but these girls provided a good preview of coming attractions.
The attached pictures I snapped from a Dopey Book
in 3 Plant. The author's name I cannot remember, and the snapshot
quality is poor, but, hopefully, you can pick out enough detail to
do them justice. (The caption for the Sooper NooK cartoon reads:
"Sooper Nook is always ready to respond instantly to any sign
of danger..." "Stupid woman! You have just defeated a
reactor protection interlock! You have violated RPM procedure and in
so doing could easily have caused severe core damage!!"
(Yo AB1, what was the deal with the RPFW signs? I
Other names from that era: Randy Hermatz,
"Ropey" Hunzelman, James Johnston, Dean Quackenbush, John
Bonfiglio, Bob Durham, John Torey, DirtBag Davis, "Denver
D" Hooper(?), John Flowers, Ken Bell, Jerry Cook, too many
Enough, for now, from me.
Regards and keep up the great work.
P.S KP - I'm just across the valley in Glendale.
We should get together sometime (beer, golf, etc.) to discuss this
Note: If you do live in the valley please call me. My work
# is 480-592-0808.
Jim Tarkowski Comes Aboard ....
Please add me to the list.
Jim "Tark" Tarkowski, RM-14/RM-3
1980-84, aka-Green Weeny
Terry King Comes Aboard ....
Please include me in the roster.
Terry King, Reactor Electrical, 1979-1981 email@example.com
The Green Weenie!!!!
I've been waiting here for you to show up for over
a year! Soooo..... did you have your lips stitched back on or what?
hehehehehehehe!!!! I have Dirtbag's number, if you would like to
dispute his story about a certain night in San Fran....
HAHAHA!! Mel got in touch with me a while back
too. I know where to find Jerry "Waste"tinas and Steve
I'm almost afraid to ask this, but could you send
some stories in? Don't scare everyone too bad, now... since you've
seen "Arrgh!" in his full glory and shame....
My first Day Aboard ....
I may as well embark on this literary adventure by
offering my first memory from the Big E. She was well planted in the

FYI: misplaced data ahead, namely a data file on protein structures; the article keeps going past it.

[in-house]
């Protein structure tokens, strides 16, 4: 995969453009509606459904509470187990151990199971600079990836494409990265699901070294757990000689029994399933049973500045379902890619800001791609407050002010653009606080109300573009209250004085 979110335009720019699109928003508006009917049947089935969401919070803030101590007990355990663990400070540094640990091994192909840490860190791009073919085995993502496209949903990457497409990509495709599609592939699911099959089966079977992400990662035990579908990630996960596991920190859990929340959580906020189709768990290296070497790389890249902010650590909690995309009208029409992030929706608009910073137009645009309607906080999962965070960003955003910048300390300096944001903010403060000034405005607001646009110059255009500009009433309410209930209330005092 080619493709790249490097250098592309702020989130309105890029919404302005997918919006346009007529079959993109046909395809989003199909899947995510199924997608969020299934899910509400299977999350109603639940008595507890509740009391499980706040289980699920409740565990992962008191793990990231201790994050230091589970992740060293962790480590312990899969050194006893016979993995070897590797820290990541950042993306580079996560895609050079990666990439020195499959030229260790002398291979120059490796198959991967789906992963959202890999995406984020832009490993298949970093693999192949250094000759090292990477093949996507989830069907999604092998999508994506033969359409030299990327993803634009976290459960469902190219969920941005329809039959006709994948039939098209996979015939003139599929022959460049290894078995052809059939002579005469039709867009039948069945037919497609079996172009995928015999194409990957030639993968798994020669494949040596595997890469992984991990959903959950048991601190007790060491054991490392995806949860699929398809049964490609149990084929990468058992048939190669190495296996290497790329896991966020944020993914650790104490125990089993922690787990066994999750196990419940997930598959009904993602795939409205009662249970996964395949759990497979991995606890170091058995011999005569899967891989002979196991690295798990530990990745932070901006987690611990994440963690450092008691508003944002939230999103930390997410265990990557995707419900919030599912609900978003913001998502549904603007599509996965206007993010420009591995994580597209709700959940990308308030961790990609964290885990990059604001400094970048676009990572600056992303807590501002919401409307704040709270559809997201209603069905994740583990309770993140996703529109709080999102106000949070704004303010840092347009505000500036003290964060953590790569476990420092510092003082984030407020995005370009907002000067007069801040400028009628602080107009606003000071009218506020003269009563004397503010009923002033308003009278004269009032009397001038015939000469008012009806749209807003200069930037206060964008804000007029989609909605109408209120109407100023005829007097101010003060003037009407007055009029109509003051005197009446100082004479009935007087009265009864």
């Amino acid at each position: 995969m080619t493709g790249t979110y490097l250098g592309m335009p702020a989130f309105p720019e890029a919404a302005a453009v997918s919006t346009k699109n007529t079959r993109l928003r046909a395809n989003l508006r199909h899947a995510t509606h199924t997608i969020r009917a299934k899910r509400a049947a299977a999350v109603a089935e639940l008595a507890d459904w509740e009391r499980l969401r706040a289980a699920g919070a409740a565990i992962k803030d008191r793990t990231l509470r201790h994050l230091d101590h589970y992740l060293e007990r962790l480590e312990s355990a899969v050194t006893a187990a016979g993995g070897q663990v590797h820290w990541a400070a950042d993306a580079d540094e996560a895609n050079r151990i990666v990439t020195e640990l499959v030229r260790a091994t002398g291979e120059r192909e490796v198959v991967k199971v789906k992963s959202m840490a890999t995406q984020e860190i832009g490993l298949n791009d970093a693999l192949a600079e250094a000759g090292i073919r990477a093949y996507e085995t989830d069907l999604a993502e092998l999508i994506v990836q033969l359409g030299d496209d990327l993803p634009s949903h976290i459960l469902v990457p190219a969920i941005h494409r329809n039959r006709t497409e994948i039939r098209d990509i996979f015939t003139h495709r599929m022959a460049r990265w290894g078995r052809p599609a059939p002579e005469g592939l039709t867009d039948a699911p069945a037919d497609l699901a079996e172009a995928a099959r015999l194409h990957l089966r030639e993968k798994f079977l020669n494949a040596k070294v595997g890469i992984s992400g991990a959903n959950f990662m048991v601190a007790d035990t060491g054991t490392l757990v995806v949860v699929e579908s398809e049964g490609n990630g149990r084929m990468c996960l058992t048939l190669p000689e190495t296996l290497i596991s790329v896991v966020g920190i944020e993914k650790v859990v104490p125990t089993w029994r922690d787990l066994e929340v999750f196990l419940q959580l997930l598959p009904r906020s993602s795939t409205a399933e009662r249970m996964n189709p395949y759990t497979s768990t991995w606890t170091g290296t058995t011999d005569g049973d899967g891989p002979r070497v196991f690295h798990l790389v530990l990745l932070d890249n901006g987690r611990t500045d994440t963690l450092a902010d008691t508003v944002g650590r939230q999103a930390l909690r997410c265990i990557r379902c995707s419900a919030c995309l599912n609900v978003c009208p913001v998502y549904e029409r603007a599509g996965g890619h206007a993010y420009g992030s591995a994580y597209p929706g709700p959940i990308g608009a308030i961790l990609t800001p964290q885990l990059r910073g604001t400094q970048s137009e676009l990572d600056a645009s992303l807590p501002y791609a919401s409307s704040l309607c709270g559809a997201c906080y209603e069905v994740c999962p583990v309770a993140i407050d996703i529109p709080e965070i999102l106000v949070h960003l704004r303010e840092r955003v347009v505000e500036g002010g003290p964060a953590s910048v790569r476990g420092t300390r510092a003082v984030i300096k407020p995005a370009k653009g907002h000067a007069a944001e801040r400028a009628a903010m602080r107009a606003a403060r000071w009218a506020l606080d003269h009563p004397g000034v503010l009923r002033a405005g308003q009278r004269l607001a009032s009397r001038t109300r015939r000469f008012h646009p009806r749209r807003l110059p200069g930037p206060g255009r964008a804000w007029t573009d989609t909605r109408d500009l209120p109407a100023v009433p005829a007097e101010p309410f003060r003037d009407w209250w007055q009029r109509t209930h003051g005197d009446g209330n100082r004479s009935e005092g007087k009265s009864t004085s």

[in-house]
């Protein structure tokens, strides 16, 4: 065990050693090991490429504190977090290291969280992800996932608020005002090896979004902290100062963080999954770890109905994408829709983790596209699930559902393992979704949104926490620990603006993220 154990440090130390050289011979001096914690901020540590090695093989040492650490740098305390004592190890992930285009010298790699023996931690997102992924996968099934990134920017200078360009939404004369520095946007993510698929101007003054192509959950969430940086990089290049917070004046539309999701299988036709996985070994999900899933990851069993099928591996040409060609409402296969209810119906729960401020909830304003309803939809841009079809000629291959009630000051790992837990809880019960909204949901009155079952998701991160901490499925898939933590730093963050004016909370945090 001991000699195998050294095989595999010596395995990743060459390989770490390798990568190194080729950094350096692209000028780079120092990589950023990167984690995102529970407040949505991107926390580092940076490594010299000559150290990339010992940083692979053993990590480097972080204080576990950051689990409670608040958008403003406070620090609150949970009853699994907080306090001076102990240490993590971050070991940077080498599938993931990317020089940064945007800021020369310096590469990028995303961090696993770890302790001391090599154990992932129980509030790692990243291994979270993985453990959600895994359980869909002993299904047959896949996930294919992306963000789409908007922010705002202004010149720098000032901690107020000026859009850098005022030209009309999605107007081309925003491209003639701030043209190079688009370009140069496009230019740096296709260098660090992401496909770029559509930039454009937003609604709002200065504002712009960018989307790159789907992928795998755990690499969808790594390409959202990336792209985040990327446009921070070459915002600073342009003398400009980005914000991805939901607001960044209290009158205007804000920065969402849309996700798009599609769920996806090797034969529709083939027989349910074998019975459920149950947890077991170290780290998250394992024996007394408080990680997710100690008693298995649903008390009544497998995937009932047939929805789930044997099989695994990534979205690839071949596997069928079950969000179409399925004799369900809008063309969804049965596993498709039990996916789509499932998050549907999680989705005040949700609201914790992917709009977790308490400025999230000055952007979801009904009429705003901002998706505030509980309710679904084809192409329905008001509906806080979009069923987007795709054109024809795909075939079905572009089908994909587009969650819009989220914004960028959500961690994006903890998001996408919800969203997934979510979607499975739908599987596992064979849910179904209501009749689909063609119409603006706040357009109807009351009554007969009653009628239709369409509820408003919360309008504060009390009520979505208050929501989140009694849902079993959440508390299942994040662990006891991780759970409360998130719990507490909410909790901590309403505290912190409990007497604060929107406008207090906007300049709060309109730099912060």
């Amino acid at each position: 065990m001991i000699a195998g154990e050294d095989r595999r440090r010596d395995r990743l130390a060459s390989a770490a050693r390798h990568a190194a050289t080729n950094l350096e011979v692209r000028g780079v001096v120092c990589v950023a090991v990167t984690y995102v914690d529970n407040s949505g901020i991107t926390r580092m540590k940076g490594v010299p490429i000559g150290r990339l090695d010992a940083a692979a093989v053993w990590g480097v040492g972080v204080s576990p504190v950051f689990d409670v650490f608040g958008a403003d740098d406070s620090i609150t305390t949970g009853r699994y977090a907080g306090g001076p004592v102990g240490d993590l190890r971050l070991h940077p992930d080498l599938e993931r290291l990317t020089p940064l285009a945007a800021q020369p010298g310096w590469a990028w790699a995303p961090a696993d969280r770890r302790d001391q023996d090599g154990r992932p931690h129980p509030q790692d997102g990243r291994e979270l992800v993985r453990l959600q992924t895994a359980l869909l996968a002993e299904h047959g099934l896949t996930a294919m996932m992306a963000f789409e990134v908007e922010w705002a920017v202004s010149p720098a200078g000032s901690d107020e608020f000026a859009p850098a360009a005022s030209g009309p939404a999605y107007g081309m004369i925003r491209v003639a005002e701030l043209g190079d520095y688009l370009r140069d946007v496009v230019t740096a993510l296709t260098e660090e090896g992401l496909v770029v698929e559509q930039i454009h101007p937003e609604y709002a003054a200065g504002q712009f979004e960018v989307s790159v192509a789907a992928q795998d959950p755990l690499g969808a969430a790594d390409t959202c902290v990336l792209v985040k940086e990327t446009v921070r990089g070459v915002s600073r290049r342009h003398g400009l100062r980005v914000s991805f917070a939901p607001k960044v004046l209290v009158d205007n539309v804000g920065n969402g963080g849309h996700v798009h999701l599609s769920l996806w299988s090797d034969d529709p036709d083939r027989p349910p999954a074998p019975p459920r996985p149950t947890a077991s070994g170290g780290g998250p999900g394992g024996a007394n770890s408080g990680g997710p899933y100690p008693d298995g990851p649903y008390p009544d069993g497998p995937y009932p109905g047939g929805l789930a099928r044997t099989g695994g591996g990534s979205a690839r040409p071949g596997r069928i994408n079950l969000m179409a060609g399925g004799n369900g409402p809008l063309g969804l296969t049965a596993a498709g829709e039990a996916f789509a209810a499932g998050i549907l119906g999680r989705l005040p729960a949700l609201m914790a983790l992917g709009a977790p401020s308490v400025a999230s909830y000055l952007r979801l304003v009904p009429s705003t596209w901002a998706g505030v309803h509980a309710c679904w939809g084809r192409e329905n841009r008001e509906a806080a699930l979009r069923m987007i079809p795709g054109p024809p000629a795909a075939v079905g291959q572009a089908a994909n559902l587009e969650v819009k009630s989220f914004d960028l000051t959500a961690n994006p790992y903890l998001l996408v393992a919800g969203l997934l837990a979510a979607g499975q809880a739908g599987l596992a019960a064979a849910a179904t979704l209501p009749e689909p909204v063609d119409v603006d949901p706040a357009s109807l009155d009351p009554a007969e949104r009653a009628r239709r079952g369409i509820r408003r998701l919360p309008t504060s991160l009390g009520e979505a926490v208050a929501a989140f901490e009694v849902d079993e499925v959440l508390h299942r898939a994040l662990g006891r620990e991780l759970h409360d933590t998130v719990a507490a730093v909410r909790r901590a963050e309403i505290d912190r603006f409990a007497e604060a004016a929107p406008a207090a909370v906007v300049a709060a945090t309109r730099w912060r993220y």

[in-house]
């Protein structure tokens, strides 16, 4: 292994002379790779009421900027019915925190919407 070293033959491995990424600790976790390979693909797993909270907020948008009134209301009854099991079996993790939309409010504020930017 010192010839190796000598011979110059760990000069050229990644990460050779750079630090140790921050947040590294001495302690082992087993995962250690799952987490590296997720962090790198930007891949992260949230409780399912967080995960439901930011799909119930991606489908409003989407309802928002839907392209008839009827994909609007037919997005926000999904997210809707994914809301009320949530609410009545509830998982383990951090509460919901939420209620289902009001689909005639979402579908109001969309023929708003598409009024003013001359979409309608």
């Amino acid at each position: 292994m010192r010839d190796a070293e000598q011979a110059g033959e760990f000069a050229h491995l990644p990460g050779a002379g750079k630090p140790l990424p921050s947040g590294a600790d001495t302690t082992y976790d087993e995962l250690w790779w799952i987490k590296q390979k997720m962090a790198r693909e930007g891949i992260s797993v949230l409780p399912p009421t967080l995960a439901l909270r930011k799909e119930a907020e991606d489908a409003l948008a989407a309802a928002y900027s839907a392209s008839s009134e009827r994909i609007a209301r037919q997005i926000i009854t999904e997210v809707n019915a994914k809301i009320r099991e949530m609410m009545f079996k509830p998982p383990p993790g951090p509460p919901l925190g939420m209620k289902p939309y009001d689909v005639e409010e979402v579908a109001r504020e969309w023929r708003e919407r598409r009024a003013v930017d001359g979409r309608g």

yards when I got there and cables, hoses and wires were strewn
everywhere. Myself and the rest of the nublets who had just arrived
from class 8007 were wandering around the ship with that agape look
trying to get all our check in signatures. Towards the end of the
first day I hear on the MC: "Ding Ding. ENTERPRISE
DEPARTING." Now I had no idea that this was the navy way of
announcing that the Captain was going ashore. All I knew was that I
have a wife on shore in this strange new land of Bremerton and this
ship just said it's departing!!! I wondered how this could be,
especially given the copious amount of tethering to the pier. I
figured I had better go back to the RT void and ask the only guys I
knew aboard what the hell was going on. Of course by this time I was
so lost I couldn't find the passageway back to the void. I finally
found a semi-recognizable face. I'm sure my angst was fodder for an
amusing nub story for the rest of that week. By the way, I happen to
be in possession of an RM-14 dopey book. All I can say is stand the
f*ck by Tark and Willie Wright!!!
Layne "The Tack" Pontnack RM-14 '81-'84
Familiar Names ....
Page 32 has been a good page for me, bringing back
lots of old memories and acquaintances. My old Division officer, the
amazing Tark, and I know Layne Pontnack, and have some vague
memories of Terry King too. Then, there was a long awaited post from
Kevin Doyle! Kevin. I'm sorry I forgot your name as one of the guys